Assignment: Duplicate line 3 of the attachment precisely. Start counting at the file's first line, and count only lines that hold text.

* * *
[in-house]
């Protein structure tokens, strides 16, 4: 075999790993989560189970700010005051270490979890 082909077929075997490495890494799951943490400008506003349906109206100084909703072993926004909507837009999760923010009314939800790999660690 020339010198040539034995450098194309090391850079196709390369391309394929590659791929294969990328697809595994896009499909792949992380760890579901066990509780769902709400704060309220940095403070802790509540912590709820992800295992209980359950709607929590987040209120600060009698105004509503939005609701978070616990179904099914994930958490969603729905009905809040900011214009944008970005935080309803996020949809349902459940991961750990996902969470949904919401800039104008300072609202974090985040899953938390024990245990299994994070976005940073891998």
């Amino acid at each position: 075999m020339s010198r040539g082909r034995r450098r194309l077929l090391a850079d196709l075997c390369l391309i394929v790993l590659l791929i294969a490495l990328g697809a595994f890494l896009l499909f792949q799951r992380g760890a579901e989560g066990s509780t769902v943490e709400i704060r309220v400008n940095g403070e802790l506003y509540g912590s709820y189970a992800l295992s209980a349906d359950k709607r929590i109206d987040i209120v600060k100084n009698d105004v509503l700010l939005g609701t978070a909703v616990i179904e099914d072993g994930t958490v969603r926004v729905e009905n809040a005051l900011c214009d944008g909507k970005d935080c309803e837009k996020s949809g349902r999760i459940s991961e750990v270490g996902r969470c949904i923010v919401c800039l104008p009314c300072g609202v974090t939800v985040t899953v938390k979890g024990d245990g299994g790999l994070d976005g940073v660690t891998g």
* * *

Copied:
């Amino acid at each position: 075999m020339s010198r040539g082909r034995r450098r194309l077929l090391a850079d196709l075997c390369l391309i394929v790993l590659l791929i294969a490495l990328g697809a595994f890494l896009l499909f792949q799951r992380g760890a579901e989560g066990s509780t769902v943490e709400i704060r309220v400008n940095g403070e802790l506003y509540g912590s709820y189970a992800l295992s209980a349906d359950k709607r929590i109206d987040i209120v600060k100084n009698d105004v509503l700010l939005g609701t978070a909703v616990i179904e099914d072993g994930t958490v969603r926004v729905e009905n809040a005051l900011c214009d944008g909507k970005d935080c309803e837009k996020s949809g349902r999760i459940s991961e750990v270490g996902r969470c949904i923010v919401c800039l104008p009314c300072g609202v974090t939800v985040t899953v938390k979890g024990d245990g299994g790999l994070d976005g940073v660690t891998g």